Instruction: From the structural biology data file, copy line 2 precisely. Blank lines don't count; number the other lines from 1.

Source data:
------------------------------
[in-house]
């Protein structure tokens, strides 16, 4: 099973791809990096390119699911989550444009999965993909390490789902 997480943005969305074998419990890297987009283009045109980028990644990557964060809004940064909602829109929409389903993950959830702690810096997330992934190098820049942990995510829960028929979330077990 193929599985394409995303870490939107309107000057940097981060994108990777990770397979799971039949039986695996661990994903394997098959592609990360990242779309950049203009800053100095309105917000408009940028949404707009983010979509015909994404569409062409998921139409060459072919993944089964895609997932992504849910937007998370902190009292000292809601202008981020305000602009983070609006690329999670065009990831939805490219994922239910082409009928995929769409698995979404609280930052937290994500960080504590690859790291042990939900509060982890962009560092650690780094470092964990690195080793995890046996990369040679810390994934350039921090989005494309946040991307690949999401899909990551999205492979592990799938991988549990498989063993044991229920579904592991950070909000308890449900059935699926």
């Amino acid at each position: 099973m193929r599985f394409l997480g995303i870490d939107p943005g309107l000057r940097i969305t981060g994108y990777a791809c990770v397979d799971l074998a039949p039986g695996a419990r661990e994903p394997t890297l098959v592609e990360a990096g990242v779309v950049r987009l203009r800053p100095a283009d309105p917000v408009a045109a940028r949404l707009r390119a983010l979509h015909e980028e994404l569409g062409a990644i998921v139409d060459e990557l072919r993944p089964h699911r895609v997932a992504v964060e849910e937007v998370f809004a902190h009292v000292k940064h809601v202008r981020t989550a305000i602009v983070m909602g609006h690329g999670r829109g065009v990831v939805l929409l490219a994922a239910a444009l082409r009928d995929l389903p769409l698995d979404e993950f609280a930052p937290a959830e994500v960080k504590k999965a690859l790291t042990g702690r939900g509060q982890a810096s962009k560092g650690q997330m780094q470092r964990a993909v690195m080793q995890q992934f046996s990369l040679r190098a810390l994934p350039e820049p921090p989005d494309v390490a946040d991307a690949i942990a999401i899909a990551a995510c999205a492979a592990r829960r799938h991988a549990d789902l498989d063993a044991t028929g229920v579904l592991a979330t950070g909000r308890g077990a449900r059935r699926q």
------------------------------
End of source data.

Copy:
């Protein structure tokens, strides 16, 4: 099973791809990096390119699911989550444009999965993909390490789902 997480943005969305074998419990890297987009283009045109980028990644990557964060809004940064909602829109929409389903993950959830702690810096997330992934190098820049942990995510829960028929979330077990 193929599985394409995303870490939107309107000057940097981060994108990777990770397979799971039949039986695996661990994903394997098959592609990360990242779309950049203009800053100095309105917000408009940028949404707009983010979509015909994404569409062409998921139409060459072919993944089964895609997932992504849910937007998370902190009292000292809601202008981020305000602009983070609006690329999670065009990831939805490219994922239910082409009928995929769409698995979404609280930052937290994500960080504590690859790291042990939900509060982890962009560092650690780094470092964990690195080793995890046996990369040679810390994934350039921090989005494309946040991307690949999401899909990551999205492979592990799938991988549990498989063993044991229920579904592991950070909000308890449900059935699926």